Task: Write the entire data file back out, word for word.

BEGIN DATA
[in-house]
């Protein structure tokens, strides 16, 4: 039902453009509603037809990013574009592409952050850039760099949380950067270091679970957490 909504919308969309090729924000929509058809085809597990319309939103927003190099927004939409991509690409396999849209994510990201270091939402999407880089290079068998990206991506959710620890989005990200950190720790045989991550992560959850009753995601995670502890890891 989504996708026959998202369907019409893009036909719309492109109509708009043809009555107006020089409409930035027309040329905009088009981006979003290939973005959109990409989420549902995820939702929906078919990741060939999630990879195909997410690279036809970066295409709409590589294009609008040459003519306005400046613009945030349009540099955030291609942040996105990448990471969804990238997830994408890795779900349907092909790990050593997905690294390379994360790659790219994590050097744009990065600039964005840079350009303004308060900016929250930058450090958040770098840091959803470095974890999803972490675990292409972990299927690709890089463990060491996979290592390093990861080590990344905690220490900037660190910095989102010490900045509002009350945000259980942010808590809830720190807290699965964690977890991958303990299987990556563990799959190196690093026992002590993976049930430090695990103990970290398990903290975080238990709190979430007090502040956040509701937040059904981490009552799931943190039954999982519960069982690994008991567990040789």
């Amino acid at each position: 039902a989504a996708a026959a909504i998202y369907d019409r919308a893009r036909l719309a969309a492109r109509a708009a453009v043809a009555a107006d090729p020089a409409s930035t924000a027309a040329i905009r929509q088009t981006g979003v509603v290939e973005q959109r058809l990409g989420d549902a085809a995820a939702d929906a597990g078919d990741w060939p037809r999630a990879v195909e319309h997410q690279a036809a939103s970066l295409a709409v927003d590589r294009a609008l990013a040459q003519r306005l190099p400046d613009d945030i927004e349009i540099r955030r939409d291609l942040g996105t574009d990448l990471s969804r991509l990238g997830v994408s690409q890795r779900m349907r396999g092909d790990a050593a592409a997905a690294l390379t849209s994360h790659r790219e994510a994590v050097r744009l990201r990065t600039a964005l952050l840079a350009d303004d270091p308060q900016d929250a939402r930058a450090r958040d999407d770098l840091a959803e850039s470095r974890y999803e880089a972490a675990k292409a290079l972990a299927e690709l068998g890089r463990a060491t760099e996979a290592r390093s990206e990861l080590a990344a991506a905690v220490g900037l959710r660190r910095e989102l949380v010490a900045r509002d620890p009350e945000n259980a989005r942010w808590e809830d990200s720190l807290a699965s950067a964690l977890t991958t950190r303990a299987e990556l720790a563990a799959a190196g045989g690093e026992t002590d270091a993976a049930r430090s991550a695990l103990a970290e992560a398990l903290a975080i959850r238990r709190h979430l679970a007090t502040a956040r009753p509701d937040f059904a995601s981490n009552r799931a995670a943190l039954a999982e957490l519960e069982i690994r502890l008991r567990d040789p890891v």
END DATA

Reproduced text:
[in-house]
């Protein structure tokens, strides 16, 4: 039902453009509603037809990013574009592409952050850039760099949380950067270091679970957490 909504919308969309090729924000929509058809085809597990319309939103927003190099927004939409991509690409396999849209994510990201270091939402999407880089290079068998990206991506959710620890989005990200950190720790045989991550992560959850009753995601995670502890890891 989504996708026959998202369907019409893009036909719309492109109509708009043809009555107006020089409409930035027309040329905009088009981006979003290939973005959109990409989420549902995820939702929906078919990741060939999630990879195909997410690279036809970066295409709409590589294009609008040459003519306005400046613009945030349009540099955030291609942040996105990448990471969804990238997830994408890795779900349907092909790990050593997905690294390379994360790659790219994590050097744009990065600039964005840079350009303004308060900016929250930058450090958040770098840091959803470095974890999803972490675990292409972990299927690709890089463990060491996979290592390093990861080590990344905690220490900037660190910095989102010490900045509002009350945000259980942010808590809830720190807290699965964690977890991958303990299987990556563990799959190196690093026992002590993976049930430090695990103990970290398990903290975080238990709190979430007090502040956040509701937040059904981490009552799931943190039954999982519960069982690994008991567990040789």
């Amino acid at each position: 039902a989504a996708a026959a909504i998202y369907d019409r919308a893009r036909l719309a969309a492109r109509a708009a453009v043809a009555a107006d090729p020089a409409s930035t924000a027309a040329i905009r929509q088009t981006g979003v509603v290939e973005q959109r058809l990409g989420d549902a085809a995820a939702d929906a597990g078919d990741w060939p037809r999630a990879v195909e319309h997410q690279a036809a939103s970066l295409a709409v927003d590589r294009a609008l990013a040459q003519r306005l190099p400046d613009d945030i927004e349009i540099r955030r939409d291609l942040g996105t574009d990448l990471s969804r991509l990238g997830v994408s690409q890795r779900m349907r396999g092909d790990a050593a592409a997905a690294l390379t849209s994360h790659r790219e994510a994590v050097r744009l990201r990065t600039a964005l952050l840079a350009d303004d270091p308060q900016d929250a939402r930058a450090r958040d999407d770098l840091a959803e850039s470095r974890y999803e880089a972490a675990k292409a290079l972990a299927e690709l068998g890089r463990a060491t760099e996979a290592r390093s990206e990861l080590a990344a991506a905690v220490g900037l959710r660190r910095e989102l949380v010490a900045r509002d620890p009350e945000n259980a989005r942010w808590e809830d990200s720190l807290a699965s950067a964690l977890t991958t950190r303990a299987e990556l720790a563990a799959a190196g045989g690093e026992t002590d270091a993976a049930r430090s991550a695990l103990a970290e992560a398990l903290a975080i959850r238990r709190h979430l679970a007090t502040a956040r009753p509701d937040f059904a995601s981490n009552r799931a995670a943190l039954a999982e957490l519960e069982i690994r502890l008991r567990d040789p890891v």